“Can you stand before the Throne of Judgment with a clear conscience, knowing you did what was commanded of you, when the Man of God came to ask you to do what was commanded of you, and give according to the great need?” writes Kyle Minor in his novel excerpt, The Sexual Lives of Missionaries, featured in the July 15th issue of Guernica, an exploration of religion and sex among missionaries in Haiti. To serve the Lord one must obey certain commandments asked of them, but, as Minor proposes, sometimes it’s difficult to fight the impulse to colonize and dominate. Below, Minor lists his reading recommendations that helped model the ecclesiastical world of his novel.

For the Relief of Unbearable Urges by Nathan Englander

I grew up in an enclave of rural-born Southern Baptists in an increasingly cosmopolitan West Palm Beach, Florida. Part of the pleasure of writing about a closed community—these missionaries are fundamentalist Baptists from the South, after all—is that there is a special body of knowledge available to those on the inside (the arcana of Creationism and dispensational End Times-ism, the strictures of the moral code, and the special language (the King James, plus what’s left of the local Southern dialects)), which means there are plenty of riches to mine. But the downside is that there is an existing literary tradition within the community that doesn’t share the values of “literary fiction.” Nice-making and conformity are the ideals, I mean, of the books pressed on me in the community in which I was raised. Capital-T truth telling—Truth of the Absolute variety—requires the writer to re-shape the narrative in the direction of the bigger Truth, which often means leaving out lots of inconvenient things. Service to the Truth, I’ve found, often requires infidelity to the truth. I was encouraged from childhood to write toward a moral lesson, out of the tradition of the didactic or the parable, rather than toward the darker things experience will reveal.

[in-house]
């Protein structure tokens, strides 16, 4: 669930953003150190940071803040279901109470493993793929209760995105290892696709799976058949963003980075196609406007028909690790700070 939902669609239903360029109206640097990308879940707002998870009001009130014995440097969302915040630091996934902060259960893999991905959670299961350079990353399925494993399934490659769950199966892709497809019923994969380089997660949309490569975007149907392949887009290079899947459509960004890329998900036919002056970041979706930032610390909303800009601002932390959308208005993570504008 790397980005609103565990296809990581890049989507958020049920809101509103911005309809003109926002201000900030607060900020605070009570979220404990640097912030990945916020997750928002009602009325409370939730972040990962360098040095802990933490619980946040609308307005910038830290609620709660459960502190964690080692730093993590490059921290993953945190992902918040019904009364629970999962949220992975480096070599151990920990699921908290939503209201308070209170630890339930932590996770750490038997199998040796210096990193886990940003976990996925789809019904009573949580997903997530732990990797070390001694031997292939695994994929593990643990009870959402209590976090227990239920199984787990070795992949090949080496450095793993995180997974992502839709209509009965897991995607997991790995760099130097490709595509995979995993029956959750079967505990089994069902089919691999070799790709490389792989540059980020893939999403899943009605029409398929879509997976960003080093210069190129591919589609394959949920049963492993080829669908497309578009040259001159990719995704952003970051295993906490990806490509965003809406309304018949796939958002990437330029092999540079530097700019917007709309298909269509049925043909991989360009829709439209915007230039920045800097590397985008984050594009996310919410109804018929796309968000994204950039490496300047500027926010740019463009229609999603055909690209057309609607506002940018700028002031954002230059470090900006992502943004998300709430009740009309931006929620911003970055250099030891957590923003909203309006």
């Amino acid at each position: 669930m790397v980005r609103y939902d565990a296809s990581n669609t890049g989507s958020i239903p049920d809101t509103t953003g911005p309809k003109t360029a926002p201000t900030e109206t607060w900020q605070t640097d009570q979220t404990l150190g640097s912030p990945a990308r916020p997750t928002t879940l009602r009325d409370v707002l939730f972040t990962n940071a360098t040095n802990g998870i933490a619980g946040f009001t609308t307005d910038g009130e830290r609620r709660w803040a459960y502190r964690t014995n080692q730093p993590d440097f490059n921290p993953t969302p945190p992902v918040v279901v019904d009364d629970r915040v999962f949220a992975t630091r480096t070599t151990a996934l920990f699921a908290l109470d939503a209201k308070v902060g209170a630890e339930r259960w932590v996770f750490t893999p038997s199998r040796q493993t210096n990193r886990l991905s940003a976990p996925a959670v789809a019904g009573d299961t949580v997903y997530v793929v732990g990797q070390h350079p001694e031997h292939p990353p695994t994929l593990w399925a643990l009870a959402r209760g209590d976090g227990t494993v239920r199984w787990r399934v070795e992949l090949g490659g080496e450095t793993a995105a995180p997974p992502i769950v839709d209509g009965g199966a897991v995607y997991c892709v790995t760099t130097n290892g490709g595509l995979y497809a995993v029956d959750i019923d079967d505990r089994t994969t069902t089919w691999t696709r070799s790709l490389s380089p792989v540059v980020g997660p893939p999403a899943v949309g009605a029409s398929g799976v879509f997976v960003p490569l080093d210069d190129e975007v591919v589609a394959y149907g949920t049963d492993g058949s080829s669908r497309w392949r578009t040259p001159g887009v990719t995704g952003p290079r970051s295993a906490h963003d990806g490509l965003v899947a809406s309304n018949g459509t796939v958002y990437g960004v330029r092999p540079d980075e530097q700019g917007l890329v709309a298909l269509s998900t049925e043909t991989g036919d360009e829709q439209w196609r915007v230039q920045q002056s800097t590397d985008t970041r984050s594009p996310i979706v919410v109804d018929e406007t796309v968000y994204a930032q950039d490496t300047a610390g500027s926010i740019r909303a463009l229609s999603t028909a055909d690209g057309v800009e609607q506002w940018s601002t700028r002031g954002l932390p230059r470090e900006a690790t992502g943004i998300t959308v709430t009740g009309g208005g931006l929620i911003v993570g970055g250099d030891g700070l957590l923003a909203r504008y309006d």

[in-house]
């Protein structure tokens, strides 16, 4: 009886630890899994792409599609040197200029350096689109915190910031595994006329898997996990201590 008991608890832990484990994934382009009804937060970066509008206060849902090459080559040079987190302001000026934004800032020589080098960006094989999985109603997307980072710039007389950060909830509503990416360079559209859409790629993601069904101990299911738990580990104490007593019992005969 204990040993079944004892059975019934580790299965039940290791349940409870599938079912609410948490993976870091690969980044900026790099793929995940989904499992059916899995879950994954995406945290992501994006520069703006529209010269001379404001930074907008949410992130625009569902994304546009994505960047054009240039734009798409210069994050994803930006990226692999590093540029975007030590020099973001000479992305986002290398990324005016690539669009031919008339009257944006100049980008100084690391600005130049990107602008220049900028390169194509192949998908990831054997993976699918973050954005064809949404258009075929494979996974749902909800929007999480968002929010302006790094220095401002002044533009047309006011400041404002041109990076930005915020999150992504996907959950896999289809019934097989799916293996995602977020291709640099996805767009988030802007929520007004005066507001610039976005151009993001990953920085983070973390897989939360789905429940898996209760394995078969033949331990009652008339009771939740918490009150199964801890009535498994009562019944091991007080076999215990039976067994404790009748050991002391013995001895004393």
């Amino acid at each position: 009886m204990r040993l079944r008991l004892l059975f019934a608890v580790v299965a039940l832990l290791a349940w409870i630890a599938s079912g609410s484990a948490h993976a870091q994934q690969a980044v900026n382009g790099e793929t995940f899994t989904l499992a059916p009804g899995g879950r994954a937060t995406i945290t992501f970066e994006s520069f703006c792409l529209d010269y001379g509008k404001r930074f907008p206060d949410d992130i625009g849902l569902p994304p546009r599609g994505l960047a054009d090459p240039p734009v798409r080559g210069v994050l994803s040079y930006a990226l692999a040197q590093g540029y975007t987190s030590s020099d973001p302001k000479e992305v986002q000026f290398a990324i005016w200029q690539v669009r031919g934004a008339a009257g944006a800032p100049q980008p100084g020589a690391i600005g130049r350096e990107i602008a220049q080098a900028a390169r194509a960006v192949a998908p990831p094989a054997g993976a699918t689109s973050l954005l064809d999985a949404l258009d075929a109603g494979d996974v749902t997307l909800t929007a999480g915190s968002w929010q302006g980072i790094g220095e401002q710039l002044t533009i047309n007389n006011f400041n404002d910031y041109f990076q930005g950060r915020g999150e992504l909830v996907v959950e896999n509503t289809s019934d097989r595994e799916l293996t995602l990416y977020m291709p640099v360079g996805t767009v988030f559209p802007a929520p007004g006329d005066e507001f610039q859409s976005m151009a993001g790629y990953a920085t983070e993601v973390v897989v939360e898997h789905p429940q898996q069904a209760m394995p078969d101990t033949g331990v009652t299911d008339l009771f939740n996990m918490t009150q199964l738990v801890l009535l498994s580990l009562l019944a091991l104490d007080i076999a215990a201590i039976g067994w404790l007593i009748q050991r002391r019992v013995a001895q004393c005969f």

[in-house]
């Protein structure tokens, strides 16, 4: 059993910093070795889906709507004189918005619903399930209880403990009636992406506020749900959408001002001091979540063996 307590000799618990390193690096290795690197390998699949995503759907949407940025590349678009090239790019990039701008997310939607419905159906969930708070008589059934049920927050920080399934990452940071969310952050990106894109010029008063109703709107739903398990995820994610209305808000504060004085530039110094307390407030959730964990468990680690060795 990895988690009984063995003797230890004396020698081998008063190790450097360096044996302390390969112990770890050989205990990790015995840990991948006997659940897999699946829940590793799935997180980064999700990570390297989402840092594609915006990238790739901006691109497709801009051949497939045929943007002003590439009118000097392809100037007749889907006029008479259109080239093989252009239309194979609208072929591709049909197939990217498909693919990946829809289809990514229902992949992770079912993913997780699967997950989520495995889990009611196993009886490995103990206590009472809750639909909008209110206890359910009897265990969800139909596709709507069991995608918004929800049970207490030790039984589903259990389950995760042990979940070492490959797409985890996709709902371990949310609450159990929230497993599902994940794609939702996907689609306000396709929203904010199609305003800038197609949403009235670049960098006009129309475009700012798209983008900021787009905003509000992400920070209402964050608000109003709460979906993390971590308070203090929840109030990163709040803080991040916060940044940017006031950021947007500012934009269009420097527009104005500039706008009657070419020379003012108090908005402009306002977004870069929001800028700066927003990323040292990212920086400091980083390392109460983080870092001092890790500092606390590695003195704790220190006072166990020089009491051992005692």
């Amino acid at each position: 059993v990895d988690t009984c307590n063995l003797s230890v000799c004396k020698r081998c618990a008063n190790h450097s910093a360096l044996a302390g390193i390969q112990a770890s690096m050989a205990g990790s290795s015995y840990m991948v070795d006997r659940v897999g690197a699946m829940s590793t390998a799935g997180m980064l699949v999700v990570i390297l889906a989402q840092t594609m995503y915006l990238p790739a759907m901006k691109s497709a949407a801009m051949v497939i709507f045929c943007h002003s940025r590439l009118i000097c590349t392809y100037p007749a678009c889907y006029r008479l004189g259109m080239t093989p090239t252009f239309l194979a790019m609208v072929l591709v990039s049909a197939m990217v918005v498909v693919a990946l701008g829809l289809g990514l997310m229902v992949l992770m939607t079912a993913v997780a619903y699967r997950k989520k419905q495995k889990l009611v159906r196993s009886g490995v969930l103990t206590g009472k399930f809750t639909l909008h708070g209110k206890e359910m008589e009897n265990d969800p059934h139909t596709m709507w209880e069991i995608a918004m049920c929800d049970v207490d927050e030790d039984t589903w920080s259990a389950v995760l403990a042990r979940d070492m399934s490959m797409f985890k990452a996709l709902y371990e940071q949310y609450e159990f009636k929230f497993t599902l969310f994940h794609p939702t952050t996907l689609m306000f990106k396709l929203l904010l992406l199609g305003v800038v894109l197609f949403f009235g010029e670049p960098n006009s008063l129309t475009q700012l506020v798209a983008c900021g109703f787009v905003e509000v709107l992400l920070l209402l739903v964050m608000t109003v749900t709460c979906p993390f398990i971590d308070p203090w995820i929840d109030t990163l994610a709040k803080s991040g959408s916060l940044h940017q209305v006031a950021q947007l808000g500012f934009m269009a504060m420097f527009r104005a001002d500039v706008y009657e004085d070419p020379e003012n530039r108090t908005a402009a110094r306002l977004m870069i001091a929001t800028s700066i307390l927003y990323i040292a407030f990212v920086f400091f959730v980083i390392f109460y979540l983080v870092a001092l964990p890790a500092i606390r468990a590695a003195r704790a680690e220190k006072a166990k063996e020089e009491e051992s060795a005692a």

In search of models, I’ve found myself increasingly drawn to post-war American Jewish writers, who inherited a richer literary tradition and a century of much worse trouble than these Baptists, but who likewise had to find ways to reckon with the exigencies of a closed community as well as the sometimes limiting expectations of another closed community (the existing American fiction-making scene, which they were brave enough to upturn). I’ve been thinking about Isaac Bashevis Singer’s troubled relationship with other Yiddish writers, a scenario best dramatized in Cynthia Ozick’s comic novella Envy: Or Yiddish in America, and best lived out in Singer’s stories and in his contrary novels, in which he was never afraid to handle the sacred things, or to flirt with melodrama.

Of the books pressed on me in the community in which I was raised. Capital-T truth telling—Truth of the Absolute variety—requires the writer to re-shape the narrative in the direction of the bigger Truth, which often means leaving out lots of inconvenient things.